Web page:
Chris Gilligan
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Two wrongs don’t make a right
(In)tolerance and hate crime laws in Northern Ireland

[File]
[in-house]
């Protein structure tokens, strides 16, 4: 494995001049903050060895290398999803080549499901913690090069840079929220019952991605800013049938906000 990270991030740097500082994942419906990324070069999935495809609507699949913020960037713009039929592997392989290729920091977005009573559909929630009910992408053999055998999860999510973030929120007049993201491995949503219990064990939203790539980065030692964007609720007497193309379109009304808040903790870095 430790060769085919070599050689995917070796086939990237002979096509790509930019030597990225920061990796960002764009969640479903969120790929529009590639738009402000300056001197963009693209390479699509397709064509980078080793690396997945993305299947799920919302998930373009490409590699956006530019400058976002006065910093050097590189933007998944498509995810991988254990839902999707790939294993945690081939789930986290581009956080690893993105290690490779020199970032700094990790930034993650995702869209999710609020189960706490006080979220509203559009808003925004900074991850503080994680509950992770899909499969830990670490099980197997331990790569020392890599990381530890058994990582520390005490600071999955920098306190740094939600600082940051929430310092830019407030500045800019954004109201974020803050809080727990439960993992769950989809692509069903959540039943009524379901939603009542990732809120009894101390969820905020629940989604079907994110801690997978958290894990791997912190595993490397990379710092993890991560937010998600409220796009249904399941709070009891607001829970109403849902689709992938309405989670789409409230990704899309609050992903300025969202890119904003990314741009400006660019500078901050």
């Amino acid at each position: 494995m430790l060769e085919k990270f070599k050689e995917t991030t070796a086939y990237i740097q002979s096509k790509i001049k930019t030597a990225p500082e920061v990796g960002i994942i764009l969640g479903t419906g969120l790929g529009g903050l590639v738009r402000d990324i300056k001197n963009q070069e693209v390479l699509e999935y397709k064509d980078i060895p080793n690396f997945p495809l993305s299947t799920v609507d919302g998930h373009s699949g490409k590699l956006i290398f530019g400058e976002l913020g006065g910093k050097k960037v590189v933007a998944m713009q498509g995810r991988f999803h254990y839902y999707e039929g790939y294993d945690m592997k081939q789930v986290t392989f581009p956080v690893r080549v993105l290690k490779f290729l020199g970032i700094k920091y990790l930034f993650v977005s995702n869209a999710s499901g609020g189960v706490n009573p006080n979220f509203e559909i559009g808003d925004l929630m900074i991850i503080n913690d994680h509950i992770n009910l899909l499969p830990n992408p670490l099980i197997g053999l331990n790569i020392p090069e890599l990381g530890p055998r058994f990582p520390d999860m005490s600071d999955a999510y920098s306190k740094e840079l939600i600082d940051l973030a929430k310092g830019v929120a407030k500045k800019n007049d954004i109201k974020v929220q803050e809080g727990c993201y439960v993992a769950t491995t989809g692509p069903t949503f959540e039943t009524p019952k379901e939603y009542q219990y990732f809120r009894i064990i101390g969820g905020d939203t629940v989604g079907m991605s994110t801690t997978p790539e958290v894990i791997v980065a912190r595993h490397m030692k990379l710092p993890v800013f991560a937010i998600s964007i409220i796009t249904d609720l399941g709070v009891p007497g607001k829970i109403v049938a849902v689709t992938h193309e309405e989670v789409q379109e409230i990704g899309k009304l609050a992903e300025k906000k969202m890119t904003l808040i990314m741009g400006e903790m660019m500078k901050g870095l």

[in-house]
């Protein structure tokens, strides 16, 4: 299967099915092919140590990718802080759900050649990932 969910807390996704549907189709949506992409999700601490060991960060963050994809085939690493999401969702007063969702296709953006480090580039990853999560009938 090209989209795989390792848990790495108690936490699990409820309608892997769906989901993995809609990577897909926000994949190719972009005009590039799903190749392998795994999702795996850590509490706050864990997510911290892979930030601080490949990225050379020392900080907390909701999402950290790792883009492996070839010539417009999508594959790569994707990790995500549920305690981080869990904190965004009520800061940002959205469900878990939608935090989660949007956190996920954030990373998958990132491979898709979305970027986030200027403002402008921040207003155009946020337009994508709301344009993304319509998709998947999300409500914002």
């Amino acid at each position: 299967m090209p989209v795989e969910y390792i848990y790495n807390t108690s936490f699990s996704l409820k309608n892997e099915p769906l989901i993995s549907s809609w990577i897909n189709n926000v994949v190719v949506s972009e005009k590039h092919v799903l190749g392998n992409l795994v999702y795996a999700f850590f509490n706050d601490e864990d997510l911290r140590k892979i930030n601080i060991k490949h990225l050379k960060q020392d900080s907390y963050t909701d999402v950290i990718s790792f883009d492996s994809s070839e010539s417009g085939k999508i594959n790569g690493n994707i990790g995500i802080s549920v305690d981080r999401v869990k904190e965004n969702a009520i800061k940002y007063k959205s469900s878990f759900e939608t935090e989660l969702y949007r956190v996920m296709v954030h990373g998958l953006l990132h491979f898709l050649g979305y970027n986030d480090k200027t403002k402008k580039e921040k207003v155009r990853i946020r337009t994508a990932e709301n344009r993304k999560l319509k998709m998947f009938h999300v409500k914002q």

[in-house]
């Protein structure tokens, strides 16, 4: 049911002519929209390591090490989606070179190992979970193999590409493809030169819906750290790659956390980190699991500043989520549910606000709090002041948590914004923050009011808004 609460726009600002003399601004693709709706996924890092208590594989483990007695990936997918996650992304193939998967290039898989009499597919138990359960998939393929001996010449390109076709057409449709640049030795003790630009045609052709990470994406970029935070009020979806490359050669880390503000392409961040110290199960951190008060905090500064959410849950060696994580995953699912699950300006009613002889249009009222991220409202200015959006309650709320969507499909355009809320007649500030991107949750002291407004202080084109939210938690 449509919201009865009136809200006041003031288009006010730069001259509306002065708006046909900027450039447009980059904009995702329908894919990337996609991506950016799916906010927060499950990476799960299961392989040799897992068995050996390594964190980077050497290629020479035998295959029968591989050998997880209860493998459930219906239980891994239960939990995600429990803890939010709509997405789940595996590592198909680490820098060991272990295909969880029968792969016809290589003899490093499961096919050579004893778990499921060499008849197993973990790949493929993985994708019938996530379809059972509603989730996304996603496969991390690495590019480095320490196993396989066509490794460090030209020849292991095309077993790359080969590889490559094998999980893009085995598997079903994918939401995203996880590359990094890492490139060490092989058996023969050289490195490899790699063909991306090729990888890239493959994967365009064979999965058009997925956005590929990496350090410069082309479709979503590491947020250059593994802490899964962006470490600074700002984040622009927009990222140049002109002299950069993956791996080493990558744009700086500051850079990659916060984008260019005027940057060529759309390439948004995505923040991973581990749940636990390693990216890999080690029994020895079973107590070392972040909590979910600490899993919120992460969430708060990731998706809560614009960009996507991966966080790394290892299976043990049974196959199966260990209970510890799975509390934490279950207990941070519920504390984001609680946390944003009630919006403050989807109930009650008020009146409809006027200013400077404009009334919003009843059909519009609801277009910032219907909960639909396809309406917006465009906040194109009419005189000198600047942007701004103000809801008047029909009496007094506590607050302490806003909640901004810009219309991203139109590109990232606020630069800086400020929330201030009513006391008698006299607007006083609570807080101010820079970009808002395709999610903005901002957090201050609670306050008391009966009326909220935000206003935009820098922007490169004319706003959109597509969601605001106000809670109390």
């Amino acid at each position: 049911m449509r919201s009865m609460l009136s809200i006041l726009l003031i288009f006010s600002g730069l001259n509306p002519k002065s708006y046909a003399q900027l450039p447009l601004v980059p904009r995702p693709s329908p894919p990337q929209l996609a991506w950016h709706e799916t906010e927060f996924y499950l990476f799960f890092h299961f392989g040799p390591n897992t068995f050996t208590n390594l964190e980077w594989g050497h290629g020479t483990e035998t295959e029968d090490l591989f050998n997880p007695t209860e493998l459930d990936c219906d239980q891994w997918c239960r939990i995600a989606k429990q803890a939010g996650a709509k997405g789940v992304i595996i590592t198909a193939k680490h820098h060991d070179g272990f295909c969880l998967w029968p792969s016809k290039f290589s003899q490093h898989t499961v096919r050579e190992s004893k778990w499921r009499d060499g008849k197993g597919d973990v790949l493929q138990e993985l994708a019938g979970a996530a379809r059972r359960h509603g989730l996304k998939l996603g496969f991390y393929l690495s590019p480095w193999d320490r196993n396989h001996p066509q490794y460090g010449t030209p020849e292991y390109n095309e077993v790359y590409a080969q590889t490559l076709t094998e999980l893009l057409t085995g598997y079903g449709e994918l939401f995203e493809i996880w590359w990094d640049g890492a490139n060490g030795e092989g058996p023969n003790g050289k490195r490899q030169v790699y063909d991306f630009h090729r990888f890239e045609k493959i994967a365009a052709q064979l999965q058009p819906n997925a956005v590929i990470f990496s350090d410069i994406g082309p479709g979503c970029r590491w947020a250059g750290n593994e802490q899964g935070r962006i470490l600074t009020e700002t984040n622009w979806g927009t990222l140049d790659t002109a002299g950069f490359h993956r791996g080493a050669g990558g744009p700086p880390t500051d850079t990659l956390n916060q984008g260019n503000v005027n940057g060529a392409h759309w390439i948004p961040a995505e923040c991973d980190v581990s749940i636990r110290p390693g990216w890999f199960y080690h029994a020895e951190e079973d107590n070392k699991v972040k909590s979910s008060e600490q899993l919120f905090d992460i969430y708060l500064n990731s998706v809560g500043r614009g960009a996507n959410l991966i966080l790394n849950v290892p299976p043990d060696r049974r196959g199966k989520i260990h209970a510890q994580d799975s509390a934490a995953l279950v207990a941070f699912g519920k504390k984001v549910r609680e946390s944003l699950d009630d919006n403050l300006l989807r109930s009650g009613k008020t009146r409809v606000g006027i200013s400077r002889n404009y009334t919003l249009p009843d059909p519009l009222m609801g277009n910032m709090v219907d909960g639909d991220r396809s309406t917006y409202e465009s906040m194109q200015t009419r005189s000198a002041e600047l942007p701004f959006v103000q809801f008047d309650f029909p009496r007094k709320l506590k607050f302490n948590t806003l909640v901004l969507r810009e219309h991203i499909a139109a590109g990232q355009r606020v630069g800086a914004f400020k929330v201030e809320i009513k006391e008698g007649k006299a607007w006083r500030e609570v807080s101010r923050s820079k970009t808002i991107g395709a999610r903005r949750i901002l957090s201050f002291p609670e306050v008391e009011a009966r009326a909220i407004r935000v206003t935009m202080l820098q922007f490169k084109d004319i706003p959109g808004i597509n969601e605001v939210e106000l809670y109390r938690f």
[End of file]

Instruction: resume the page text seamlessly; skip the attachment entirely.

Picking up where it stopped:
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The issue of racism and sectarianism is increasingly understood through the prism of 'hate crime'. This way of conceptualising racism and sectarianism is usually accompanied by the claim that society should be intolerant towards intolerance. This chapter argues that this involves a particular interpretation of tolerance and intolerance – one which deviates significantly from the traditional liberal conception of toleration. The chapter outlines public attitudes towards additional penalties for racial aggravation in race hate crimes. It then explores the rationales for these views by the public and points out that the main principle which is articulated by the majority of those who oppose hate crime laws, and a significant proportion who support the law, is one of equality in the eyes of the law. The chapter then judges hate crime laws against John Stuart Mill’s defence of tolerance, argue that they are antithetical to Mill’s defence of tolerance. It concludes by arguing, firstly, that hate crime laws undermine the principle of equality – which has been, and continues to be, fundamental to anti-racism. And secondly, that they undermine tolerance, which is fundamental to personal liberty.

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